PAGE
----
A new study in the U.K. suggests a strong link between healthcare staff morale and patient wellbeing.
“There is evidence that the way staff feel – about their jobs, their colleagues and the organizations they work in – has a demonstrable impact on the quality of patient care and on efficiency and financial performance,” according to a report by the Point of Care Foundation.
The London-based foundation says efforts must be made to bridge the divide between conceptual debates about culture and staff engagement and the reality of daily life in hospitals and clinics. It emphasizes the need for organizations to make “supporting staff a central driver of strategies” to increase healthcare performance while lowering costs.
Several surveys cited in the report revealed healthcare staffs have anemic attitudes about how they are being treated and engaged by management in the workplace.
For example, just 55% said they would recommend their organization as a place to work. The same percentage said they get clear feedback from managers, meaning nearly half do not share the same view.
Likewise, a third of those surveyed were unsatisfied with the support they get from management, and only 35% said communication between staff and management is effective.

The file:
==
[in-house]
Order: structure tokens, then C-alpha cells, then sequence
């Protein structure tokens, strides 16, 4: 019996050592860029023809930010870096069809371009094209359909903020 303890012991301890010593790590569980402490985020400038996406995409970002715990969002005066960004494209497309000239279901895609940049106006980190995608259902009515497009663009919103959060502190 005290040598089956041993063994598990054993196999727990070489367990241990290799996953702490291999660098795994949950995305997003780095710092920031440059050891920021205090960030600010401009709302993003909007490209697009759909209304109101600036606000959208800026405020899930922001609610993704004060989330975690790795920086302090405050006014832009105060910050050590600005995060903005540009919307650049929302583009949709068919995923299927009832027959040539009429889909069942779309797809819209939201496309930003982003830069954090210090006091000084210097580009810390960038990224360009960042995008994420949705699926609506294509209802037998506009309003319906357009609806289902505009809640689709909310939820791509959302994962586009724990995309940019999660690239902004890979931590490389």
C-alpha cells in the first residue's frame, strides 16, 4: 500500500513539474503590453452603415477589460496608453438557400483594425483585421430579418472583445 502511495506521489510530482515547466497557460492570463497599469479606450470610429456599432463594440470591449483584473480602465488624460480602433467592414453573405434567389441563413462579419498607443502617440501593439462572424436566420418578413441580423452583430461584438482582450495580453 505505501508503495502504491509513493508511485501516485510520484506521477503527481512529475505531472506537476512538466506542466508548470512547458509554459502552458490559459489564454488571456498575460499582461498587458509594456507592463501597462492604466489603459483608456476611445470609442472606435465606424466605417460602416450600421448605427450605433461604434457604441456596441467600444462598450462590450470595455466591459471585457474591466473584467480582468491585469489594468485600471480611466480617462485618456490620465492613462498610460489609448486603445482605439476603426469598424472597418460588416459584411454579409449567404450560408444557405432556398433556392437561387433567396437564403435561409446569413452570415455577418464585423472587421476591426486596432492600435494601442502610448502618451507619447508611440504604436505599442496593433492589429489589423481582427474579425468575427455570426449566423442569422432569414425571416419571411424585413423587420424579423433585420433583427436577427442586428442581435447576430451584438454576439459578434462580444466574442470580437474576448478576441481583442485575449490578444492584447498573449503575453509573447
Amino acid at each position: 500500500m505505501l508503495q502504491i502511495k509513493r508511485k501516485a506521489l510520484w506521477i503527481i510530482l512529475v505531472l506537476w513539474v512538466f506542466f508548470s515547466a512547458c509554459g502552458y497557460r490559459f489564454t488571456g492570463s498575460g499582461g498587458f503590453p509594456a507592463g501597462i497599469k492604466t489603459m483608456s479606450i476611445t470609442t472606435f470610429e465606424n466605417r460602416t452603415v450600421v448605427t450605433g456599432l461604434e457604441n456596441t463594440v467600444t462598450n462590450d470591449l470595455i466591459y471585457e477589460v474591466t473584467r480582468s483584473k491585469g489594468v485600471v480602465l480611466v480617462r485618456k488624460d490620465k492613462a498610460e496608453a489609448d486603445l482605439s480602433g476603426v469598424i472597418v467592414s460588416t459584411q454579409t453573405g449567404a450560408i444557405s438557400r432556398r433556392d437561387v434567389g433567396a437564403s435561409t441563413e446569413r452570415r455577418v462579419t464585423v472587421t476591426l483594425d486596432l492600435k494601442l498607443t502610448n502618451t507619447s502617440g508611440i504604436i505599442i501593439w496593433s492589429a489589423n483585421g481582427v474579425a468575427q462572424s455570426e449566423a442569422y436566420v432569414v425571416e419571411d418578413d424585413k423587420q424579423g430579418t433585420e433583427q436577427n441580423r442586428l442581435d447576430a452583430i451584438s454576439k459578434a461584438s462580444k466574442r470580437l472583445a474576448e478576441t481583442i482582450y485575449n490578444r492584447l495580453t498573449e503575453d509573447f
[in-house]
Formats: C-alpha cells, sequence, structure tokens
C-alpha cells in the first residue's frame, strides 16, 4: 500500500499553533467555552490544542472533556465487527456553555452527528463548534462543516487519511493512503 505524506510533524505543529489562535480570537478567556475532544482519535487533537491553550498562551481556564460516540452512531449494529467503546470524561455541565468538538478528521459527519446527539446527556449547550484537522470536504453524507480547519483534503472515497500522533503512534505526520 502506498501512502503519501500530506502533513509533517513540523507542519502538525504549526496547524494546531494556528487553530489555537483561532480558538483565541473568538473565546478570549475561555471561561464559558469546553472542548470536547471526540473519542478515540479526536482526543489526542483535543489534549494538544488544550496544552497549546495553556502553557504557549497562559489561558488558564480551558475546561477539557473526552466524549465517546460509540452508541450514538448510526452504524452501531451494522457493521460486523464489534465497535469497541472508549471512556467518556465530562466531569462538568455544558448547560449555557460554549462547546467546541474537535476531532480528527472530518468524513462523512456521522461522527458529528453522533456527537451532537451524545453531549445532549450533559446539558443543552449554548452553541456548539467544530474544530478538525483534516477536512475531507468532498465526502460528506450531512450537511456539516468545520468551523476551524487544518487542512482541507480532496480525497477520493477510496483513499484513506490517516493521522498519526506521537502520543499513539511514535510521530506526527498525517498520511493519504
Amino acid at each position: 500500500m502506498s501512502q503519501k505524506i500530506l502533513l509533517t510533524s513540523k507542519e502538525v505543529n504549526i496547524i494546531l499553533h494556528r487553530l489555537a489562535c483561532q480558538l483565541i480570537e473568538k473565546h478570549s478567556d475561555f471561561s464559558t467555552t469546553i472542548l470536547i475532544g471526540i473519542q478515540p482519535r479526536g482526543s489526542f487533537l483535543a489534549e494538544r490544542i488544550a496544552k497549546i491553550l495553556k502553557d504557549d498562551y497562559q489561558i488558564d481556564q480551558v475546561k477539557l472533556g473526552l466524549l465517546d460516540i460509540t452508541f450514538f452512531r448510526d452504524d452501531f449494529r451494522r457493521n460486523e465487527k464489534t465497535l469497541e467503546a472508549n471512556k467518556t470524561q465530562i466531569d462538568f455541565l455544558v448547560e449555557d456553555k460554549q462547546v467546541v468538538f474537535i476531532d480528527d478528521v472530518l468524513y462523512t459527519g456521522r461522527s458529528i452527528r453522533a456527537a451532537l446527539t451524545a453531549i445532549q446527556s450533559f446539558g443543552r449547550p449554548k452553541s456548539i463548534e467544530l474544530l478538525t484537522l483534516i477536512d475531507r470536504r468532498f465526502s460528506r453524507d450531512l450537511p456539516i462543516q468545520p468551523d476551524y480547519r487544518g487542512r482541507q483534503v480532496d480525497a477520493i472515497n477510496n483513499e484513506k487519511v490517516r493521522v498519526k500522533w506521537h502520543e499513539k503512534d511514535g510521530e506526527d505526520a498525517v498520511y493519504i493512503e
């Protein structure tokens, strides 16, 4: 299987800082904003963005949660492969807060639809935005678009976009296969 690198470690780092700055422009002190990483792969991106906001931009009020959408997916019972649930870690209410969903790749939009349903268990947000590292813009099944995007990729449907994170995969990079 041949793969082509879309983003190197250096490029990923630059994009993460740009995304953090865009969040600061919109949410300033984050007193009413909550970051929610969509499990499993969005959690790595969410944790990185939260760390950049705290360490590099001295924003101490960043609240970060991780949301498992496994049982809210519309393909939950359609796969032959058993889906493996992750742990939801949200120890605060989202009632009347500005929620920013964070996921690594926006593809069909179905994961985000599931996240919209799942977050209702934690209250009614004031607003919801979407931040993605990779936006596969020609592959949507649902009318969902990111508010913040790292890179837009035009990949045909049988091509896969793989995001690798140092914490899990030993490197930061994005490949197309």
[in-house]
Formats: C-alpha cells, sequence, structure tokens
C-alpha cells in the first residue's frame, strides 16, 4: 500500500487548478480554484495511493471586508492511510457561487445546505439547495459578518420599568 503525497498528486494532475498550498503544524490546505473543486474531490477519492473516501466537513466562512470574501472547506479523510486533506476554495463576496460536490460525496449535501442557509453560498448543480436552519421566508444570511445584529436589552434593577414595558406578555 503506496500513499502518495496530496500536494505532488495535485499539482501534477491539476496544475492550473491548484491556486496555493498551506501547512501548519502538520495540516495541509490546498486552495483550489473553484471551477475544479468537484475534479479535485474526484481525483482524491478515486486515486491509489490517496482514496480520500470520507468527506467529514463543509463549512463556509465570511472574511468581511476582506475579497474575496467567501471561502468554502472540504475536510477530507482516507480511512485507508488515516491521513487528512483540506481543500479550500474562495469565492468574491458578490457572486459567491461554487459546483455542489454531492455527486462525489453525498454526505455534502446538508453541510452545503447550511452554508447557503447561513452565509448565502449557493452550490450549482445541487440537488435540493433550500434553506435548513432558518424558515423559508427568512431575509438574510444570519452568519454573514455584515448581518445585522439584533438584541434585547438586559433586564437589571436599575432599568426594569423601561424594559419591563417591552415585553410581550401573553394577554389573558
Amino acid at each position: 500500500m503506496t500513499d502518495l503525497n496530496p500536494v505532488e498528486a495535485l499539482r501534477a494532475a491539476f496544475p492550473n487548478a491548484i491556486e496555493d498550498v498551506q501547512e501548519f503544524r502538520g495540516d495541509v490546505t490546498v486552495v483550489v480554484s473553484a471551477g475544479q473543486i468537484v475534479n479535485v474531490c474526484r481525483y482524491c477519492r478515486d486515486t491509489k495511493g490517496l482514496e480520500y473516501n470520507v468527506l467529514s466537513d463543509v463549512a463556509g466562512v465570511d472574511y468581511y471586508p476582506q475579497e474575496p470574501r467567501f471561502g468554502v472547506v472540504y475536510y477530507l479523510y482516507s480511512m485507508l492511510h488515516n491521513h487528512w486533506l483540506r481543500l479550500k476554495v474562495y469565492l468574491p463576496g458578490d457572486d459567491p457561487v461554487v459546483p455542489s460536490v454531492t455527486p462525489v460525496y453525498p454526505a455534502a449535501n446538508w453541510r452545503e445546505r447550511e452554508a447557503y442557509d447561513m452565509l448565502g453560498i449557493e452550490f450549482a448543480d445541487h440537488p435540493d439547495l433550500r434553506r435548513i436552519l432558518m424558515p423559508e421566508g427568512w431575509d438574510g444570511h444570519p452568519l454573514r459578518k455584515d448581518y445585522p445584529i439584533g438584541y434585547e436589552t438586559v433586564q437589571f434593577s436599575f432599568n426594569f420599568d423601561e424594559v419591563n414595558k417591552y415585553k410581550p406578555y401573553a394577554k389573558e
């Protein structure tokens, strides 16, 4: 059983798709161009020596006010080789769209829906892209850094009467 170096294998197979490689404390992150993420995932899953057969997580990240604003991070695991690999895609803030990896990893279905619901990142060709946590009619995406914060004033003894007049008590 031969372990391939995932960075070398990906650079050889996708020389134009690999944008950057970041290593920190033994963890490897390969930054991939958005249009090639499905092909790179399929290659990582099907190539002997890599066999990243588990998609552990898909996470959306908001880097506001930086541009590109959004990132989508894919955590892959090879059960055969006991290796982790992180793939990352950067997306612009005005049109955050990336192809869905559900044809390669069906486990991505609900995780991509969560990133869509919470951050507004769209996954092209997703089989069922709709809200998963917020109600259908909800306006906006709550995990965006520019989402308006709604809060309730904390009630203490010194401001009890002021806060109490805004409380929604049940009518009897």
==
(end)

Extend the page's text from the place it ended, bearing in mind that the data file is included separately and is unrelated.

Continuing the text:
The surveys also found that 38% of the employees reported feeling unwell as a result of work-related stress in 2013. The figure climbed to 55% among nurses.
Jill Maben, director of the National Nursing Research Unit at King’s College London and a member of the report’s advisory panel, says nurses are under tremendous pressure. “At times like that it’s even more important staff feel valued and listened to, otherwise more people end up burnt out and stressed and then leave, leaving you with unfilled vacancies and making things worse,” she told NursingTimes.net.
Pulling from a body of existing research and analysis, the study says that healthcare system mortality rates could be reduced by improving team models and human resource services for staff. Nonfatal patient outcomes also would improve.
High levels of unsatisfied staff mean lower levels of patient satisfaction, and vice versa, the research suggests. “Individual staff wellbeing is best seen as an antecedent rather than as a consequence of patient care performance,” the report says.
Happier, healthier staffs have lower absenteeism, which can increase health provider payrolls by up to 10%. Turnover rates, which also add to organizational costs, also tend to decline.
The report says “there is no simple prescription” for improving staff engagement and moral. But it does make several recommendations. These include:
The report suggests “it is not only necessary to encourage bottom-up change but also possible to accelerate it.”